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SC15. Another Kind of Stereochemistry: Alkene Isomers

SC15. Another kind of stereochemistry: alkene isomers

Isomers related by chirality are not the only kind of geometric isomers.  One other example is cis-trans isomerism in alkenes; that is, different orientations around a carbon-carbon double bond (and other double bonds, in some cases).

In cis isomers, there is a non-hydrogen group at each end of the alkene, and they are on the same side of the double bond axis.

 

Figure SC15a.  Acis-isomer of an alkene.

In trans isomers, there is a non-hydrogen group at each end of the alkene, and they are on the opposite sides of the double bond axis.

Figure SC15b.  A trans-isomer of an alkene.

 

 

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Model SC15a.  Acis-isomer of an alkene.

 

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Model SC15b.  A trans-isomer of an alkene.

  • In cis isomers, the non-hydrogen groups at each end of an alkene are on the same side.
  • In trans isomers, the non-hydrogen groups at each end of an alkene are on opposite sides.

This kind of isomerism is different from the shape changes seen in saturated hydrocarbons such as butane; that is, compounds that have only single bonds, and not double bonds, don't have these specific isomers.  (However, saturated ring structures can have cis and trans isomers; in that case, the terms describe whether two groups are on the same face of a ring or opposite faces).  There is free rotation in butane, because the single bonds that hold the carbons together are not as sensitive to the orientation of the tetrahedral carbons at either end of the bond.  In contrast, turning the trigonal planar carbon at one end of a double bond would disrupt the p orbital overlap that forms the pi bond.  That would cost a lot of energy.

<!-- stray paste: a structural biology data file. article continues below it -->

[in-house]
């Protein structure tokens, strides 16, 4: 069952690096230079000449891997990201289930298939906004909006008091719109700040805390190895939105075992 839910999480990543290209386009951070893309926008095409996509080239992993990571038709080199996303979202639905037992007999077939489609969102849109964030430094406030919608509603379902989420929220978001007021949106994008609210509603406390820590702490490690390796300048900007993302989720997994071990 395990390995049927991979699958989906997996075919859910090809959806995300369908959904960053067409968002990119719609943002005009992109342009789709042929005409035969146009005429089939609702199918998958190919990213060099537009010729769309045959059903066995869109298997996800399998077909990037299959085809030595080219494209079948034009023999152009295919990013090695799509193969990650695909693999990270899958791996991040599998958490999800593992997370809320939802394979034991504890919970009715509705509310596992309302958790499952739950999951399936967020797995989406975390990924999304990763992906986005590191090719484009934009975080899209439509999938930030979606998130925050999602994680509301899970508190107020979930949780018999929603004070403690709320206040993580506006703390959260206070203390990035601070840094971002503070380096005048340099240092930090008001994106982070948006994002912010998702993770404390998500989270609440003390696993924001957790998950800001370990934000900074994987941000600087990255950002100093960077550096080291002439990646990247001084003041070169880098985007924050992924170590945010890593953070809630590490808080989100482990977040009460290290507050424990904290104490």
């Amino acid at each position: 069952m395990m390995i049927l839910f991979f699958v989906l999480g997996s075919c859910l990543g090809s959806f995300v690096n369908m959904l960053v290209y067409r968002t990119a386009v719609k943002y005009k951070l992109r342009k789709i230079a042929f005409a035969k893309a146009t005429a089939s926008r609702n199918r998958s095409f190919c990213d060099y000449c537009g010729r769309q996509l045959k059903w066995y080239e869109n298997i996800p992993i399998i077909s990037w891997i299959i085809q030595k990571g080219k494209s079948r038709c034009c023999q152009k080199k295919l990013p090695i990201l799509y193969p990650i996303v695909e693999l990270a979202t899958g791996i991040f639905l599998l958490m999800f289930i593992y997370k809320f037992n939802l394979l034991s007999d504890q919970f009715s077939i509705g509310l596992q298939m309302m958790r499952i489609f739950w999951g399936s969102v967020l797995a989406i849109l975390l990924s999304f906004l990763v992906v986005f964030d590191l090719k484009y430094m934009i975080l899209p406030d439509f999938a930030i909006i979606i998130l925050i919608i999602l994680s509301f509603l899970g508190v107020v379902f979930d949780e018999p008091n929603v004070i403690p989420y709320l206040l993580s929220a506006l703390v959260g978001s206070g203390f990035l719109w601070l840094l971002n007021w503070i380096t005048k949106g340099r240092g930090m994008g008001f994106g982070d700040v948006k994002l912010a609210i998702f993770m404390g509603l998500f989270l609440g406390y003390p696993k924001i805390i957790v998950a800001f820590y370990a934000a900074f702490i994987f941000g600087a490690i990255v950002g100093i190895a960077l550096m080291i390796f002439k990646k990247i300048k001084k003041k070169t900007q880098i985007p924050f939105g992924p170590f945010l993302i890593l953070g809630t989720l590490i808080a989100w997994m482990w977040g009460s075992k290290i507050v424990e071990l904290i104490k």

Cis and trans isomers do play important biological roles.  For example, one of the proteins responsible for vision is rhodopsin.  Rhodopsin has bound to it an organic compound called retinal (the oxygen in retinal is replaced by a nitrogen in an amino acid side chain in the protein to form active rhodopsin). 

One of the bonds in the active form of retinal has a cis configuration.   You may know from conformational analysis that there would be some crowding between the groups that are held close together on one side of the double bond.  That crowding, sometimes called steric strain, causes an increase in energy.

Figure SC15c.  An isomer of retinal, important in vision.

However, if a photon is absorbed by the molecule, an electron can be excited from a ground state level to an excited state level.  This electron would then occupy a pi antibonding orbital, weakening the pi bonding in the system.  That makes it easier for the molecule to rotate, and it does so.

Figure SC15d.  An all- trans-isomer of retinal.

Once free to rotate, the molecule more easily adopts a more open, less folded shape.  It becomes the all-trans isomer. 

 

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Model SC15c.  The  cis-11-isomer of retinal.

 

 

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Model SC15d.  The all- trans-isomer of retinal.

The shape change in retinal is important because it is bound to the rhodopsin protein.  The protein is folded around the retinal, so that when the retinal portion changes shape, the protein has to undergo a conformational change in order to fit around the retinal.  The resulting conformational change of the protein allows a signal to be sent telling the brain that light has been detected at a particular place in the eye.